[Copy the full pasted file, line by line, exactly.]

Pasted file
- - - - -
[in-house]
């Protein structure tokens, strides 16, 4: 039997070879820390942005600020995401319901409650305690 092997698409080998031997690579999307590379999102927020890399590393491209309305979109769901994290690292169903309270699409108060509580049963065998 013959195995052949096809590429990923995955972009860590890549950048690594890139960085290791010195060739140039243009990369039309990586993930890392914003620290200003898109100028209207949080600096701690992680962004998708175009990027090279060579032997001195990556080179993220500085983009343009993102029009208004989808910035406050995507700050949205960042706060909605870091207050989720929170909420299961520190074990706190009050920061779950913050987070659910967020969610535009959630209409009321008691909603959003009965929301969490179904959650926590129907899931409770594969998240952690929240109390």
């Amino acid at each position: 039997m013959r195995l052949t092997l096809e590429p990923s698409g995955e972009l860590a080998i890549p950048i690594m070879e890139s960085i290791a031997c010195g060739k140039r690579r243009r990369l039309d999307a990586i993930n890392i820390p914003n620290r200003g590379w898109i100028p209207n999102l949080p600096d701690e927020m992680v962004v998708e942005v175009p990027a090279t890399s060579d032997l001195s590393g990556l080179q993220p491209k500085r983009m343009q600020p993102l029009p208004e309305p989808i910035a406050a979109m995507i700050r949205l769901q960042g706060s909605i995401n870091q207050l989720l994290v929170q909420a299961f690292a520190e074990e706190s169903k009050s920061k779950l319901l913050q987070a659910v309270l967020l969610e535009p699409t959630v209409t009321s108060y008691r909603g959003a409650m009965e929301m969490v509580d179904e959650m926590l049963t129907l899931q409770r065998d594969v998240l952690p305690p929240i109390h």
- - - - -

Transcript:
[in-house]
């Protein structure tokens, strides 16, 4: 039997070879820390942005600020995401319901409650305690 092997698409080998031997690579999307590379999102927020890399590393491209309305979109769901994290690292169903309270699409108060509580049963065998 013959195995052949096809590429990923995955972009860590890549950048690594890139960085290791010195060739140039243009990369039309990586993930890392914003620290200003898109100028209207949080600096701690992680962004998708175009990027090279060579032997001195990556080179993220500085983009343009993102029009208004989808910035406050995507700050949205960042706060909605870091207050989720929170909420299961520190074990706190009050920061779950913050987070659910967020969610535009959630209409009321008691909603959003009965929301969490179904959650926590129907899931409770594969998240952690929240109390």
């Amino acid at each position: 039997m013959r195995l052949t092997l096809e590429p990923s698409g995955e972009l860590a080998i890549p950048i690594m070879e890139s960085i290791a031997c010195g060739k140039r690579r243009r990369l039309d999307a990586i993930n890392i820390p914003n620290r200003g590379w898109i100028p209207n999102l949080p600096d701690e927020m992680v962004v998708e942005v175009p990027a090279t890399s060579d032997l001195s590393g990556l080179q993220p491209k500085r983009m343009q600020p993102l029009p208004e309305p989808i910035a406050a979109m995507i700050r949205l769901q960042g706060s909605i995401n870091q207050l989720l994290v929170q909420a299961f690292a520190e074990e706190s169903k009050s920061k779950l319901l913050q987070a659910v309270l967020l969610e535009p699409t959630v209409t009321s108060y008691r909603g959003a409650m009965e929301m969490v509580d179904e959650m926590l049963t129907l899931q409770r065998d594969v998240l952690p305690p929240i109390h």